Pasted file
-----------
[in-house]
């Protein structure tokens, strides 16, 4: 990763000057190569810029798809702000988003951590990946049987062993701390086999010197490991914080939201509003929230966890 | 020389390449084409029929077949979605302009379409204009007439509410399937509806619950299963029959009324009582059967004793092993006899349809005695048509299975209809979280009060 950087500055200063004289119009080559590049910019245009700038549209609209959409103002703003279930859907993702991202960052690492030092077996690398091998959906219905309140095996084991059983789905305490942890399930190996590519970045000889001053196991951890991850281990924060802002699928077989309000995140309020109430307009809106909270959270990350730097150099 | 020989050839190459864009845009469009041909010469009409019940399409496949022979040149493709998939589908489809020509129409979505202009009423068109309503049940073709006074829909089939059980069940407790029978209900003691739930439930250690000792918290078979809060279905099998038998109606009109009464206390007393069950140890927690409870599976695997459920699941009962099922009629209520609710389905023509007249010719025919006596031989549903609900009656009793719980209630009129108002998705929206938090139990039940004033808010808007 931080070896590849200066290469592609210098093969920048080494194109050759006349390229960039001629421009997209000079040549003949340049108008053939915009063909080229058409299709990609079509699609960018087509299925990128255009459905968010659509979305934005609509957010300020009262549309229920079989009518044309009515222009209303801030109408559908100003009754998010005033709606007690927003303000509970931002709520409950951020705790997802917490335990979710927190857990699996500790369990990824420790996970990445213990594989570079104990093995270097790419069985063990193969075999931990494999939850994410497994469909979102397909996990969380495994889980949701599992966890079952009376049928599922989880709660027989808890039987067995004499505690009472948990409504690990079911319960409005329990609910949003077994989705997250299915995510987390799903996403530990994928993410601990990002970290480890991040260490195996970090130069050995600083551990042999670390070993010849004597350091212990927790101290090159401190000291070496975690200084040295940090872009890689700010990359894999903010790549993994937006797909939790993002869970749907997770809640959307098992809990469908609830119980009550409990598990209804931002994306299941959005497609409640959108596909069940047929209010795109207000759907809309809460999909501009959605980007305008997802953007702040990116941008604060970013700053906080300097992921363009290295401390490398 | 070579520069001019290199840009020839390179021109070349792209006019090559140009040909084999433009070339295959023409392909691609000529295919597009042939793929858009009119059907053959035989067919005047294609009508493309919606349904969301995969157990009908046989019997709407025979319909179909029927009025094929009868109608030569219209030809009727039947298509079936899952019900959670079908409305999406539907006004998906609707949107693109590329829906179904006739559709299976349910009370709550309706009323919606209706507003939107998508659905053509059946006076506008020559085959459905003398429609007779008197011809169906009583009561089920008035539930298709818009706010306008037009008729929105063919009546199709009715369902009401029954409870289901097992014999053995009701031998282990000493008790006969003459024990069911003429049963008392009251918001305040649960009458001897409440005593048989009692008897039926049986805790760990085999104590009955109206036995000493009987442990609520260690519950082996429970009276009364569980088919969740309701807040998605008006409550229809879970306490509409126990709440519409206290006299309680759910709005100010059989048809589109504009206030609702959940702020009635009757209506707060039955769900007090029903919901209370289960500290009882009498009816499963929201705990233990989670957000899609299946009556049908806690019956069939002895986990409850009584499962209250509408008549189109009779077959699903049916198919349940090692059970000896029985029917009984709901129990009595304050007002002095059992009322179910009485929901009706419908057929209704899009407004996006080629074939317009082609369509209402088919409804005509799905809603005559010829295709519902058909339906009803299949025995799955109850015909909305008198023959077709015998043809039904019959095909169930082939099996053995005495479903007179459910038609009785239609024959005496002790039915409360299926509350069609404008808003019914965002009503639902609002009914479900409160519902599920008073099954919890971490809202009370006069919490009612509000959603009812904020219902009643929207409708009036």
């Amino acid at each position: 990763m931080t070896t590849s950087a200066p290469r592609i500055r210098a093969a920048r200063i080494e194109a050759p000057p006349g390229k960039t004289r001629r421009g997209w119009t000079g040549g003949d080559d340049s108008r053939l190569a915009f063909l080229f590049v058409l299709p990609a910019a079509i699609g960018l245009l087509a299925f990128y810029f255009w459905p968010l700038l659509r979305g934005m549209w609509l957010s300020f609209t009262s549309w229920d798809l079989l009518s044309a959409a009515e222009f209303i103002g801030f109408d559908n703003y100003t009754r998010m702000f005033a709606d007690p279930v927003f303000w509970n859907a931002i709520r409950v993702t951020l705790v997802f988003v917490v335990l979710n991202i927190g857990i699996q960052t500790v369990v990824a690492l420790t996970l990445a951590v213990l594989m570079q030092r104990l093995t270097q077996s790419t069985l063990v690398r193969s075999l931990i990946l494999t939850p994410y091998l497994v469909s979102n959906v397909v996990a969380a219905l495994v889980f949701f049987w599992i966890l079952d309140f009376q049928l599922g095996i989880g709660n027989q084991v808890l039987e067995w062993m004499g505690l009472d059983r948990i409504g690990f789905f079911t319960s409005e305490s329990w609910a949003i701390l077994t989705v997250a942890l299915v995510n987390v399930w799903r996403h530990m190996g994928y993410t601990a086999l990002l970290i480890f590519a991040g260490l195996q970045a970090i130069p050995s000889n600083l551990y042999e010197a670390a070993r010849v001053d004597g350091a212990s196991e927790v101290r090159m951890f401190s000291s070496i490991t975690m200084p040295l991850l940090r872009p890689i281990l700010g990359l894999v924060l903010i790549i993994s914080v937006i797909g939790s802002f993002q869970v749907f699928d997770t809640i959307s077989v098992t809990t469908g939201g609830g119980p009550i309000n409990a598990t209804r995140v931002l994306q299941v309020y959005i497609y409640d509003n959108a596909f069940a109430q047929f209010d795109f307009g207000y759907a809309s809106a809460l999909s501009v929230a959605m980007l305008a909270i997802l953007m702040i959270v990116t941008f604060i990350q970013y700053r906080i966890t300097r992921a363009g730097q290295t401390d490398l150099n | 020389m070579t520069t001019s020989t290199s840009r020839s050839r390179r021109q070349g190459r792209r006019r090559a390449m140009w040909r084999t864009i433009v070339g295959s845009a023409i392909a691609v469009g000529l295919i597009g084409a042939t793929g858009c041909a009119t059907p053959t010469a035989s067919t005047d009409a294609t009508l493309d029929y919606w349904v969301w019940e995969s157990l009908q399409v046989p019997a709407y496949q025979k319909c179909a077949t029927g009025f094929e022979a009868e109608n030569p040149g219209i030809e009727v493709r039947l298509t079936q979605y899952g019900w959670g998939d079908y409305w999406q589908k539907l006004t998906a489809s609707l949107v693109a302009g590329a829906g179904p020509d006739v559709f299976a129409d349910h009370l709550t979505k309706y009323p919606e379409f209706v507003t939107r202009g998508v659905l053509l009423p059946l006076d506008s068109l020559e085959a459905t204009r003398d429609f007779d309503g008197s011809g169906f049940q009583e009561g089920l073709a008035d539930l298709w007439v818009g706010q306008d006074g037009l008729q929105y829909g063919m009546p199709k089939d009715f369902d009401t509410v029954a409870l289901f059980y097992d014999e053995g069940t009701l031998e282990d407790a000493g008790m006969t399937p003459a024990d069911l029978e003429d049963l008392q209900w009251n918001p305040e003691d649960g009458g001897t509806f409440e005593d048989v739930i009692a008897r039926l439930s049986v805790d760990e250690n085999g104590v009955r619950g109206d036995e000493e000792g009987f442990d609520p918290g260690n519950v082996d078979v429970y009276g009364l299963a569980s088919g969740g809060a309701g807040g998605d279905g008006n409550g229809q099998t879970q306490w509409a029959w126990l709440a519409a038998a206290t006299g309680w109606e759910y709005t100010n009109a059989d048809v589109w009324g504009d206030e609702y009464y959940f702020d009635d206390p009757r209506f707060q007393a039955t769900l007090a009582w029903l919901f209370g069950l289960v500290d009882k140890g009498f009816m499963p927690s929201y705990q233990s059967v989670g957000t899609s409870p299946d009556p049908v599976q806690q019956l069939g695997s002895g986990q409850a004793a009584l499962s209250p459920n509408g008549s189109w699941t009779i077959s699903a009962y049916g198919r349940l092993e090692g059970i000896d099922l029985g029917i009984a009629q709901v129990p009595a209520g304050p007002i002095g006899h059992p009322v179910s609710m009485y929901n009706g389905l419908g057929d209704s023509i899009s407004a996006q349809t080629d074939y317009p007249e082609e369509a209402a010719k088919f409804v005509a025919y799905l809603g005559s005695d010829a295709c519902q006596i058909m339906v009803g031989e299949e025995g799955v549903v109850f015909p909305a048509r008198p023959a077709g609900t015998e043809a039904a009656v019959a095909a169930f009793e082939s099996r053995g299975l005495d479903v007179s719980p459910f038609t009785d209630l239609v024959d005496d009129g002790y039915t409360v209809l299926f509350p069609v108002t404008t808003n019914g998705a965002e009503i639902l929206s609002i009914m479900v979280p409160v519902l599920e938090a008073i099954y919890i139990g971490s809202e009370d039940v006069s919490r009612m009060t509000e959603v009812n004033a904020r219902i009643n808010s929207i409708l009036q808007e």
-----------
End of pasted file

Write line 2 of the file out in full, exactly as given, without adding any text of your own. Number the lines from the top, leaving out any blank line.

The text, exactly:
């Protein structure tokens, strides 16, 4: 990763000057190569810029798809702000988003951590990946049987062993701390086999010197490991914080939201509003929230966890 | 020389390449084409029929077949979605302009379409204009007439509410399937509806619950299963029959009324009582059967004793092993006899349809005695048509299975209809979280009060 950087500055200063004289119009080559590049910019245009700038549209609209959409103002703003279930859907993702991202960052690492030092077996690398091998959906219905309140095996084991059983789905305490942890399930190996590519970045000889001053196991951890991850281990924060802002699928077989309000995140309020109430307009809106909270959270990350730097150099 | 020989050839190459864009845009469009041909010469009409019940399409496949022979040149493709998939589908489809020509129409979505202009009423068109309503049940073709006074829909089939059980069940407790029978209900003691739930439930250690000792918290078979809060279905099998038998109606009109009464206390007393069950140890927690409870599976695997459920699941009962099922009629209520609710389905023509007249010719025919006596031989549903609900009656009793719980209630009129108002998705929206938090139990039940004033808010808007 931080070896590849200066290469592609210098093969920048080494194109050759006349390229960039001629421009997209000079040549003949340049108008053939915009063909080229058409299709990609079509699609960018087509299925990128255009459905968010659509979305934005609509957010300020009262549309229920079989009518044309009515222009209303801030109408559908100003009754998010005033709606007690927003303000509970931002709520409950951020705790997802917490335990979710927190857990699996500790369990990824420790996970990445213990594989570079104990093995270097790419069985063990193969075999931990494999939850994410497994469909979102397909996990969380495994889980949701599992966890079952009376049928599922989880709660027989808890039987067995004499505690009472948990409504690990079911319960409005329990609910949003077994989705997250299915995510987390799903996403530990994928993410601990990002970290480890991040260490195996970090130069050995600083551990042999670390070993010849004597350091212990927790101290090159401190000291070496975690200084040295940090872009890689700010990359894999903010790549993994937006797909939790993002869970749907997770809640959307098992809990469908609830119980009550409990598990209804931002994306299941959005497609409640959108596909069940047929209010795109207000759907809309809460999909501009959605980007305008997802953007702040990116941008604060970013700053906080300097992921363009290295401390490398 | 070579520069001019290199840009020839390179021109070349792209006019090559140009040909084999433009070339295959023409392909691609000529295919597009042939793929858009009119059907053959035989067919005047294609009508493309919606349904969301995969157990009908046989019997709407025979319909179909029927009025094929009868109608030569219209030809009727039947298509079936899952019900959670079908409305999406539907006004998906609707949107693109590329829906179904006739559709299976349910009370709550309706009323919606209706507003939107998508659905053509059946006076506008020559085959459905003398429609007779008197011809169906009583009561089920008035539930298709818009706010306008037009008729929105063919009546199709009715369902009401029954409870289901097992014999053995009701031998282990000493008790006969003459024990069911003429049963008392009251918001305040649960009458001897409440005593048989009692008897039926049986805790760990085999104590009955109206036995000493009987442990609520260690519950082996429970009276009364569980088919969740309701807040998605008006409550229809879970306490509409126990709440519409206290006299309680759910709005100010059989048809589109504009206030609702959940702020009635009757209506707060039955769900007090029903919901209370289960500290009882009498009816499963929201705990233990989670957000899609299946009556049908806690019956069939002895986990409850009584499962209250509408008549189109009779077959699903049916198919349940090692059970000896029985029917009984709901129990009595304050007002002095059992009322179910009485929901009706419908057929209704899009407004996006080629074939317009082609369509209402088919409804005509799905809603005559010829295709519902058909339906009803299949025995799955109850015909909305008198023959077709015998043809039904019959095909169930082939099996053995005495479903007179459910038609009785239609024959005496002790039915409360299926509350069609404008808003019914965002009503639902609002009914479900409160519902599920008073099954919890971490809202009370006069919490009612509000959603009812904020219902009643929207409708009036």